Discussing why this kind of technology is not more widespread, Katherine Chan, Director of Business Development at HKRITA, told Resource: “The adoption of new technologies usually has a gradual pace, especially ones that entail a slightly higher cost. The last few years have been very uncertain for manufacturers, many individuals have adopted a wait-and-see approach.

“We remain committed to the promotion of the Green Machine. In fact, we are going to build a Green Machine in Hong Kong for industrial-scale trial in 2024.”

It’s a promising development and the H&M Foundation and HKRITA say that this open-source approach is key to reaching maximum impact and transforming the fashion industry. 

Wrapping up the polyester problem

With progress being made in discrete trials across the globe, it seems that there is hope for finding a solution to the problem of polyester textile recycling. With the right funding and partnerships, it may be that we see textile-to-textile recycling entering the mainstream in the next couple of years. The industry - particularly high-street brands which tend to have higher margins - will likely need to adjust to a period of inflated costs to make the economics work.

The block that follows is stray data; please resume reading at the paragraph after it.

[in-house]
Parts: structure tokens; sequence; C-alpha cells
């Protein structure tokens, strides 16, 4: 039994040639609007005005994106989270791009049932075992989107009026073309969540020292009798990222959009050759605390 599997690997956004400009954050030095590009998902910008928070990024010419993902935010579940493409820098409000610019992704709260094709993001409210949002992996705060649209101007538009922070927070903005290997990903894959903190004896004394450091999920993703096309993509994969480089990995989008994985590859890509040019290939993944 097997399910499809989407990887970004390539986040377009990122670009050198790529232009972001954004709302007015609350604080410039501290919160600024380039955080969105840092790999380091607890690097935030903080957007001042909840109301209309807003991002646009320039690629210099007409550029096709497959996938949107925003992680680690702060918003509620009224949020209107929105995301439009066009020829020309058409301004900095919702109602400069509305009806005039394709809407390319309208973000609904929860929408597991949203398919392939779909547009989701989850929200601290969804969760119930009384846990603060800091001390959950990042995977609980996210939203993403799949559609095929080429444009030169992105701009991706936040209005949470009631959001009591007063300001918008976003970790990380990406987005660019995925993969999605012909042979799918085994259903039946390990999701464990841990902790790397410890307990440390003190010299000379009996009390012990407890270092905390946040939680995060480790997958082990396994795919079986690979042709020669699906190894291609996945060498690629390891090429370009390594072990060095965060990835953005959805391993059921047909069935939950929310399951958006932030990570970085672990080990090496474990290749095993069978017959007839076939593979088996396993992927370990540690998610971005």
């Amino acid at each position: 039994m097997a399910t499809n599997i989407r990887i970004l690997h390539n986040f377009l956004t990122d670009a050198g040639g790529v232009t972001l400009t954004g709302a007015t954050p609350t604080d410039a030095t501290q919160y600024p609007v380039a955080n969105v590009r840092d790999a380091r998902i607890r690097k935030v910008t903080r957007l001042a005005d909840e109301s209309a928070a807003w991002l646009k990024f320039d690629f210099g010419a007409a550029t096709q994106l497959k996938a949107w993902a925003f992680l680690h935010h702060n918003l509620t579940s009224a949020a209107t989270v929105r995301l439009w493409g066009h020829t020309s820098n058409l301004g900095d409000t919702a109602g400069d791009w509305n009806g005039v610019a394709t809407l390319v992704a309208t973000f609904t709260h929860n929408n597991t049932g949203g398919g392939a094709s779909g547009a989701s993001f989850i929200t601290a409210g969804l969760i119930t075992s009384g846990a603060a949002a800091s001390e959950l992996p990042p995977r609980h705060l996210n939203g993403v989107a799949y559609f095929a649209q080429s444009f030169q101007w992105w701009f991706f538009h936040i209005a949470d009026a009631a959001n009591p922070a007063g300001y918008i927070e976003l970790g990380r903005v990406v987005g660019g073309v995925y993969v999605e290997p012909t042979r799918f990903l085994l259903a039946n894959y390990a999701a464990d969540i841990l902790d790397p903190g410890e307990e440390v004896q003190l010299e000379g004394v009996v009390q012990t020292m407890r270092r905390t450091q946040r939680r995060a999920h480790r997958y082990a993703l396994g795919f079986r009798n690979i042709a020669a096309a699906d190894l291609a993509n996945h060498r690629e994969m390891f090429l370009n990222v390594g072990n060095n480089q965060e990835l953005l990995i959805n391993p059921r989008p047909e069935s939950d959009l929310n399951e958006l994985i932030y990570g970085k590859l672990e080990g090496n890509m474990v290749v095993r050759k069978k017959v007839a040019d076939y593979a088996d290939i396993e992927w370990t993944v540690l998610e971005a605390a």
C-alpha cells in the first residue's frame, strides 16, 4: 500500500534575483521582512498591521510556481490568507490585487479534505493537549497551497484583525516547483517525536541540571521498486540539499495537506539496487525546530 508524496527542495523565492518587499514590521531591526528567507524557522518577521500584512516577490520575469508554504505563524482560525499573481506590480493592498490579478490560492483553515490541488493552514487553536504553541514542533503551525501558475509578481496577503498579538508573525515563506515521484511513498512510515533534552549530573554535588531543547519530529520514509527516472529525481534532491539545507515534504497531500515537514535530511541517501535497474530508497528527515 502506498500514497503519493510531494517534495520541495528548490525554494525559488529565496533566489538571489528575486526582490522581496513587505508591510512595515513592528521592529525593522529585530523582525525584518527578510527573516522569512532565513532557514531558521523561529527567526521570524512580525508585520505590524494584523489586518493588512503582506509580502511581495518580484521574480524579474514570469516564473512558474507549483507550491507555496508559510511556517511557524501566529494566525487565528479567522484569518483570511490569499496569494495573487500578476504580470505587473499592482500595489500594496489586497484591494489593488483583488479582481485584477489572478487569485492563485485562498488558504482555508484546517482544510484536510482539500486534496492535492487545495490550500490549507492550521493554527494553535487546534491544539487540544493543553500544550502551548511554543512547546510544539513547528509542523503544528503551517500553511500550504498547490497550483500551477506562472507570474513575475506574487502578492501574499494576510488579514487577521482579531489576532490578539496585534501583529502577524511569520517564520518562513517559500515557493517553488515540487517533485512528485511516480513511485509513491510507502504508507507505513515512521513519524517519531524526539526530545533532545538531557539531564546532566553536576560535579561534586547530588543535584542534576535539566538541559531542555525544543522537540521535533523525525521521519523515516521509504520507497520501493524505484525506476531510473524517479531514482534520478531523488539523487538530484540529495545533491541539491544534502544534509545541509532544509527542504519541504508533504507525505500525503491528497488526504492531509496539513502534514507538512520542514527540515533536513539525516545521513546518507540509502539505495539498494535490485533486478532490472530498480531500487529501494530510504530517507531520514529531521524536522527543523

Fashion for Good believes that the solution to the lack of textile-to-textile recycling will likely need to be a combination of multiple factors, with brands or manufacturers willing to pay the price premium in the short term to enable these innovations to scale.

Speaking about the need for policy intervention, Innovation Platform Director Georgia Parker added: “Government policy and regulation also plays a major role in driving systemic change. Legislation and legislative requirements are putting increasing pressure on brands to know where their products end up and close the loop wherever possible.

“More is needed to provide a framework of policies and incentives that will drive systemic change. At the same time, the public sector must increase its direct investments and support to catalyse investment from the private and philanthropic sector.”

Ultimately, the technology is now undeniably available to recycle polyester garments – it’s up to stakeholders to keep applying the pressure to make sure brands invest at scale in trialling and then using it.